Monday, October 4, 2010

Love radically


Today we celebrate a glorious day – especially for we who are Franciscans – today is the Solemnity of Our Holy Father Saint Francis. And so, for us it is not just another Holy Day, but it is our Founder’s Day. And it is a day for us to remember who we are called to be as followers of Christ Jesus in the footsteps of St. Francis of Assisi.

It has been more than 800 years since the Saint walked the earth and yet it never ceases to amaze me at what an impact he has had on our Church and our world, and continues to have to this day. St. Francis is a holy man who transcends even faith. He is a holy man who finds popularity throughout Christianity – both Catholic and Protestant – and even beyond Christianity. And so, how right it is that we celebrate this holy man and renew ourselves in the attempt to imitate him in our common call to follow Christ.

St. Francis is known for so many things. We remember him for light things like his preaching to the birds so faithfully commemorated in bird baths on the lawns of many people. We remember him for the very serious things like his total acceptance of the life of poverty; his embrace of lepers; his love of all creation and more. But, one of the most stunning things we remember him for is his reception of the sacred stigmata – the sacred wounds of Christ.

In our own day-and-age, we are still astounded by something so remarkable as receiving the wounds of Christ, but it is not unheard of for us. Many people today have tremendous devotion to Padre Pio, who lived in our own time. And there have been others who have born the wounds of Christ over the ages. But, St. Francis was the very first.

Upon his death in 1226, Br. Elias, who was the friend, companion and successor of St. Francis issued an encyclical letter to announce that the Saint had died. This letter was also the first public proclamation of the stigmata. He wrote, “I announce to you a great joy and a new miracle. It is a sign which has been unheard of from the very beginning of time except in the Son of God, Christ the Lord. Not long before his death, our brother and our father was seen to resemble the crucified Lord, bearing in his body the five wounds which are the marks of Christ.”

The life of St. Francis can be characterized in a very simple way – he sought to conform himself to Christ. In 1993, Pope John Paul II visited Mount La Verna in Italy, the place where St. Francis received the wounds of Christ in 1224. There he spoke about this conformity to Christ, “By his life Francis proclaimed…the saving word of the Gospel. The reception of the stigmata on La Verna thus represents that visible conformity to the image of Christ which makes Francis the example to which every Christian can aspire in the process of drawing ever nearer to God the Creator and Redeemer.”

As we commemorate this holy man today, we can be tempted to think, what a truly remarkable person; what a beacon of light for the Christian faith – but, that could never be me. But we would be wrong. What St. Francis shows us is not a way of life that is so remarkable that it can barely be imitated. What St. Francis shows us is that the way of life that Jesus Himself has invited us into is within our reach. If he can do it, so can we. We too can be imitators of St. Francis in following the life of the Gospel.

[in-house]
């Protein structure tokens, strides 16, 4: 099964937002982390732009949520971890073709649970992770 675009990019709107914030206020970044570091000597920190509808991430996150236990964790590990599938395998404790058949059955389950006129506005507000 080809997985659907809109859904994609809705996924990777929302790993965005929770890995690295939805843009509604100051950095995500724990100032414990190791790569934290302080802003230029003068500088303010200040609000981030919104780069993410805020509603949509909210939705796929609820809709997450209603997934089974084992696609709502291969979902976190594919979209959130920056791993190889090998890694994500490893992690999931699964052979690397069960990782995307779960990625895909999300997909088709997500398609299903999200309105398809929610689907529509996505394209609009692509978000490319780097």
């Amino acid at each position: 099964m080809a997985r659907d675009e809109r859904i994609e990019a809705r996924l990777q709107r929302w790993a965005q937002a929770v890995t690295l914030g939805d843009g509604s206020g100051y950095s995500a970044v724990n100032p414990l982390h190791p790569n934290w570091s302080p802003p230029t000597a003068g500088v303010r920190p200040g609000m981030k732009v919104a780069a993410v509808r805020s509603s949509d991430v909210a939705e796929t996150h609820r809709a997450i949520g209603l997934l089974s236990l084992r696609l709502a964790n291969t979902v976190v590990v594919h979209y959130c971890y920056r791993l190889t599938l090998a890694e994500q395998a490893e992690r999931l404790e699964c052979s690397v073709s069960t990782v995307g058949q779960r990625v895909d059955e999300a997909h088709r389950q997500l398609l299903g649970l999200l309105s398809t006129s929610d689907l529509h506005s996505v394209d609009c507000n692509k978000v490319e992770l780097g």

And we too can be conformed to the image of Christ. As remarkable as the five wounds appearing on the body of St. Francis are, they are not the true stigmata – the true stigmata is in the soul; in the heart; in the day-to-day. If the sacred stigmata were merely about flesh-and-bones, it would be an interesting supernatural reality. But, this is something that came at the end of his life, not the beginning. It was a divine confirmation of a life lived in conformity with Christ, not the goal of it. In other words, St. Francis most profoundly conformed himself to Christ, not in the wounds in his hands, feet and side, but in the way that he loved; in the way that he lived. And so can we. St. Francis loved as radically as did Christ. And he shows us that we can too can take away all that keeps us from loving fully; all of the challenges, difficulties, hurts, pettiness, prejudices and pains – and make a choice to love others because God has first loved us.

Let me end with the words of the current successor of St. Francis, our General Minister José Rodríguez Carballo, who said, “Francis, come among us! We need you to tell us that true joy does not lie in human wisdom, riches, and rewards, but in being faithful to the plan of the Lord. We need you to help us learn that to follow Jesus, there is only one path to take: the path that was trod by him. Francis, we need you to teach us how to…become true friends, imitators, and lovers of Christ. Come, Brother Francis!”

My friends, let us conform ourselves to Christ as did our Holy Father St. Francis.

May the Lord give you peace.

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